WEST: NAVAIR’s Unmanned Aerial Tanker Acquisition Will Be Leaner Than Previous UCLASS Effort

February 19, 2016 12:13 PM - Updated: February 19, 2016 1:56 PM
X-47B conducts its first night flight April 10 over Naval Air Station Patuxent River, Md. on April, 10 2014. US Navy Photo
X-47B conducts its first night flight April 10 over Naval Air Station Patuxent River, Md. on April, 10 2014. US Navy Photo

SAN DIEGO — The head of Naval Air Systems Command said the effort to build the Navy’s first unmanned aerial vehicle to operate with the carrier air wing would be a leaner process than what was planned for the Navy’s Unmanned Carrier Launched Airborne Surveillance and Strike (UCLASS) program.

NAVAIR’s Vice Adm. Paul Grosklags said the pursuit of the RAQ-25 UAV – currently dubbed the Carrier Based Aerial Refueling System (CBARS) – would take the work from the UCLASS acquisition and streamline the process – one burdened with a high level of requirements churn to industry.

“We end up giving to industry, giving to you all a specification — a statement of work — that literally contains thousands of shall statements. And every one of those shall statements is of equal importance because if you don’t comply with it you’re not complying with the terms of the contract. Thousands of them,” Grosklags said at the WEST conference on Thursday.
“What we’re doing with RAQ-25 is we’ve taken those thousands of shall statements down to a couple of hundred. We’re streamlining the team. We’re taking the typical hundreds of NAVAIR folks that would be working on a program like that and bringing it down to dozens. That is the culture change that we’re trying to get to with inside NAVAIR.”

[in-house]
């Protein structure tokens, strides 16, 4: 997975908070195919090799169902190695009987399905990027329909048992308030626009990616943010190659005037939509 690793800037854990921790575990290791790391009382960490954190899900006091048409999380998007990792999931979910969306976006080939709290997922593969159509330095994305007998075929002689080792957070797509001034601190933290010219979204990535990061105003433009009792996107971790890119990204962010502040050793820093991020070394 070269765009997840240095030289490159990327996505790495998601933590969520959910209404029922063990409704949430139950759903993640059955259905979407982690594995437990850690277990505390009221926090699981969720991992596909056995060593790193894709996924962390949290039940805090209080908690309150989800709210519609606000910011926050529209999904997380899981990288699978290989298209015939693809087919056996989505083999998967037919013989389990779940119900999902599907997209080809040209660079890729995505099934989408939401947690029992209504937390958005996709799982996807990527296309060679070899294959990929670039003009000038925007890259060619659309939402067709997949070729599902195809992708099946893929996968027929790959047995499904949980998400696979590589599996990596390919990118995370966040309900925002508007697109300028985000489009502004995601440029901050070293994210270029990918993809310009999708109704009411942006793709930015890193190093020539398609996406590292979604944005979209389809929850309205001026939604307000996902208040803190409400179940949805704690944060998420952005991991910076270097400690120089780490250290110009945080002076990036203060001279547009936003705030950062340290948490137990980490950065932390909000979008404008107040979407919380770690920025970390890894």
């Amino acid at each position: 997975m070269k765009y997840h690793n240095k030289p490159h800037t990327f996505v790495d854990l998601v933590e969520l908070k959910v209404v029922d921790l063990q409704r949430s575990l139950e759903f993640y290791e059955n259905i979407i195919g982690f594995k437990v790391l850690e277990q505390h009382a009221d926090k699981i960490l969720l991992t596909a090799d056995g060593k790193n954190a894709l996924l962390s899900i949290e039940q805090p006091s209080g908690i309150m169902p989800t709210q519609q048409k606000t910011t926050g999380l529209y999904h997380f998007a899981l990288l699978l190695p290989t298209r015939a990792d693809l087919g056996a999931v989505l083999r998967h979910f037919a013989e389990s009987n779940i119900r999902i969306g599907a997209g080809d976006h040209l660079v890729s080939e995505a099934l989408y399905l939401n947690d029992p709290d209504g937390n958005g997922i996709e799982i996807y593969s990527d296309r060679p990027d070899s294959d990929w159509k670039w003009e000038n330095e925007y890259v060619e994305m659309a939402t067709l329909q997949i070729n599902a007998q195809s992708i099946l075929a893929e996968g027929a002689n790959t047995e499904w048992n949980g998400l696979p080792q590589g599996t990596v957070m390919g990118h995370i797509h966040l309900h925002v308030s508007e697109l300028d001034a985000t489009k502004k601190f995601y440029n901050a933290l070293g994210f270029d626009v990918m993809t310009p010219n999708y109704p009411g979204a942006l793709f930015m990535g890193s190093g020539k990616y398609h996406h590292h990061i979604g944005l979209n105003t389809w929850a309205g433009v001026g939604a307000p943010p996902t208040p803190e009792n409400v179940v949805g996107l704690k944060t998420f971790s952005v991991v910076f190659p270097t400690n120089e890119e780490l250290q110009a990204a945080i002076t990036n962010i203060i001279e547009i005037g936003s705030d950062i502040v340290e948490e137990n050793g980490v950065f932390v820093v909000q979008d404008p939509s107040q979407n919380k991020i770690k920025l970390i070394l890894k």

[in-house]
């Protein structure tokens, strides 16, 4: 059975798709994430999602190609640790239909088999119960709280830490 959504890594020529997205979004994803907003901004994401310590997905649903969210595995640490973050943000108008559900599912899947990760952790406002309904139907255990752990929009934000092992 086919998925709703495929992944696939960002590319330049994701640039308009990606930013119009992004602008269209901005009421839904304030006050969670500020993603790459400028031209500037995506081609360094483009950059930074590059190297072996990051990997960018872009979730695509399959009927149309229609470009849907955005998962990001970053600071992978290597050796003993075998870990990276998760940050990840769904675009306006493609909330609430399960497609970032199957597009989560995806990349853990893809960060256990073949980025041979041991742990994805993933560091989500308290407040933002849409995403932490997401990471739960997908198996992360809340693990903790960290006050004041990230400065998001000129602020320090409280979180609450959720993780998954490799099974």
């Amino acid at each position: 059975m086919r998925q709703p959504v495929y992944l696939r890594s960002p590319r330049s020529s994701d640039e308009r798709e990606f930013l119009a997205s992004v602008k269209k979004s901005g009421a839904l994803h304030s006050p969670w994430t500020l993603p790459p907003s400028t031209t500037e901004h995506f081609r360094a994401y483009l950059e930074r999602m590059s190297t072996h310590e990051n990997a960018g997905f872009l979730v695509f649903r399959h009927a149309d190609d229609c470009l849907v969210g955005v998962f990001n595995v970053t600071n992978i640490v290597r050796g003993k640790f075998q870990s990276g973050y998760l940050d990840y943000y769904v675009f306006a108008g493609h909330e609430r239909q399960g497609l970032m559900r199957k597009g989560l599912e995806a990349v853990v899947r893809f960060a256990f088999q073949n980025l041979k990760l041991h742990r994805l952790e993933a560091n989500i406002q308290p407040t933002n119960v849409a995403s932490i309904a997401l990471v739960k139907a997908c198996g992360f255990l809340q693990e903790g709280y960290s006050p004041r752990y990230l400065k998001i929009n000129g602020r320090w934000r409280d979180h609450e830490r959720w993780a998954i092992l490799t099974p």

The Fiscal Year 2017 budget request includes an $84 million line item for CBARS but will also build off of $434 million in future unmanned carrier aviation money that was included into the FY 2016 Omnibus bill, Vice Adm. Joseph Mulloy, deputy chief of naval operations for integration of capabilities and resources, told USNI News in a Wednesday interview.

“So UCLASS doesn’t exist but the CBARS will be able to draw that money. That’s why in one reason in ‘17 we didn’t ask for a whole lot more,” Mulloy said.
“Basically we view it as forward financing to back to the competitors again and actually start descoping their projects and submit something fast.”

Mulloy said the Navy was patching together a submission to the Joint Requirements Oversight Council (JROC) that amounted to an 80-percent solution for the initial UCLASS design.

“We’re probably going to drop some of the high-end specs and try to grow the class and increase the survivability [later],” Mulloy said.
“It has to be more refueling, a little bit of ISR, weapons later and focus on its ability to be the flying truck.”

CBARS (“we’re not real enamored [by the name]”, Mulloy said) will build off the UCLASS work for the control station and the connectivity piece of the RAQ-25 effort.

“Two of the parts remain mostly the same – carrier integration and command and control – because we still have to talk to the air vehicle,” Mulloy said.
“Those two will remain the same and will support us in any other unmanned vehicle going ahead.”

Mulloy said the mid-2020s fielding plan for the RAQ-25 would run into the development work for the replacement of Boeing F/A-18 E/F Super Hornet – the Navy’s F/A-XX program. Developed in conjunction with the U.S. Air Force’s F-X program, both services are considering optionally manned options to replace the capability.

If an unmanned variant of the Super Hornet follow-on were created it would leverage the work from the control station and connectivity piece from RAQ-25.

Later this year, pending JROC approval, the Navy is set to release a draft request for proposal to the four original UCLASS competitors – Northrop Grumman, Boeing, General Atomics and Lockheed Martin – for the RAQ-25 air segment with the final RfP set to be issued in 2017 and an anticipated contract award in 2018.

Sam LaGrone

Sam LaGrone

Sam LaGrone is the editor of USNI News. He has covered legislation, acquisition and operations for the Sea Services since 2009 and spent time underway with the U.S. Navy, U.S. Marine Corps and the Canadian Navy.
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